Southern California drought emergency declares Metropolitan Water District

The San Gabriel aquifer reserve is practically dry.

Photo: Mario Tama / Getty Images

Southern California’s largest urban water district declared a drought emergency on Tuesday and asked local water providers to immediately cut off the use of the State Water Project.

The resolution passed by the board of the Metropolitan Water District of Southern California called on people across the region to step up conservation efforts, but also has a special focus on six water agencies that are heavily or wholly dependent on the project. .

The State Water Project brings water from the Sacramento-San Joaquin River Delta to agricultural lands and cities in the south.

Built in the 1960s and early 1970s, the project includes canals, pipes, reservoirs, and pumping facilities.

The areas that depend on the State Water Project are supplied by six agencies: Los Angeles Department of Water and Power, Calleguas Municipal Water District, Las Vírgenes Municipal Water District, Upper San Gabriel Valley Municipal Water District, Tres Valles Municipal Water District and Inland Empire Utilities Agency.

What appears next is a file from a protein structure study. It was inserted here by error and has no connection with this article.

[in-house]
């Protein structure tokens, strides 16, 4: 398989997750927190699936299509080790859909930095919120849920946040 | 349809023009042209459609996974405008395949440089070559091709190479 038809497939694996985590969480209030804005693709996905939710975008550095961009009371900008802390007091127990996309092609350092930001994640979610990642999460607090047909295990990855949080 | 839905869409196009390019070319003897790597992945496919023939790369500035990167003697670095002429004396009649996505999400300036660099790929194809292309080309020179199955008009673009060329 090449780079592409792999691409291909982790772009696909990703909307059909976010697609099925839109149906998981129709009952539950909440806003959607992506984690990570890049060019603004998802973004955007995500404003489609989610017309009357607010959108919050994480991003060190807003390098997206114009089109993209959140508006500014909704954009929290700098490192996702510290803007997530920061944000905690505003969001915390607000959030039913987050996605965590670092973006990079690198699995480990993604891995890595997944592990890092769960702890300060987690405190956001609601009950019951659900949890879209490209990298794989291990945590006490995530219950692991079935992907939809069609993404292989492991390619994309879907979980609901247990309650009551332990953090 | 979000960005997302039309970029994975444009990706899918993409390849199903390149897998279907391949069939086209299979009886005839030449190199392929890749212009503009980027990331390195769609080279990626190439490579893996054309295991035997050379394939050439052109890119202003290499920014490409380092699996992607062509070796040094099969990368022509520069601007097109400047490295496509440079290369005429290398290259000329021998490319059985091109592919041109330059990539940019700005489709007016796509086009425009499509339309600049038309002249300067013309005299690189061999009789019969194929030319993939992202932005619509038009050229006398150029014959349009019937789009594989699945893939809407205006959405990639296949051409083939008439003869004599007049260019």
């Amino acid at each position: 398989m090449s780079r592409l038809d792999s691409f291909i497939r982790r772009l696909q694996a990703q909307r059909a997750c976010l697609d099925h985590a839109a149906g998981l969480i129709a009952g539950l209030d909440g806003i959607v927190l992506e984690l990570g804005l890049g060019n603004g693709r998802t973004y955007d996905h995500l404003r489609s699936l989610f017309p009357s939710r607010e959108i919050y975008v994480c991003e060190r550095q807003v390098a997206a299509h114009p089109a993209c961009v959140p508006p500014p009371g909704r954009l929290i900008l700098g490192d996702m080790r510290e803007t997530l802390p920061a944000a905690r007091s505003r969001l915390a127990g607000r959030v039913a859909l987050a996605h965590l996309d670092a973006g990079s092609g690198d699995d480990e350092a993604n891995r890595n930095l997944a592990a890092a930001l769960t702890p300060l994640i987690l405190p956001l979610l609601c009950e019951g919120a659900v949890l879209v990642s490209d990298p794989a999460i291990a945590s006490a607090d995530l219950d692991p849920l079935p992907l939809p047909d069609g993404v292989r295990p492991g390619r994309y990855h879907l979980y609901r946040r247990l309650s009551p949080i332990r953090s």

Those water agencies, which supply the cities of Los Angeles, Ventura and San Bernardino counties, have been instructed to activate additional conservation measures and reduce water use.

“We are focusing on getting the message across our service area that people need to increase their focus on conservation,” Assistant General Manager Deven Upadhyay told the Los Angeles Times.

He said the drought emergency declaration is intended to support Governor Gavin Newsom’s call for Californians to voluntarily reduce water use by 15%, but is also intended to focus on necessary actions by agencies. that depend on the State Project.

California’s last two hydrologic years, ending September 30, were the driest in more than a century of precipitation-based records.

Although the October storms brought heavy rains to Northern California and helped raise reservoir levels, supplies from the State Water Project remain depleted.

This year, with the state’s major reservoirs at some of their lowest levels, water agencies received only 5% of their total allocations from the State Water Project.

Next month, state water officials are expected to announce an initial allocation of zero percent for 2022.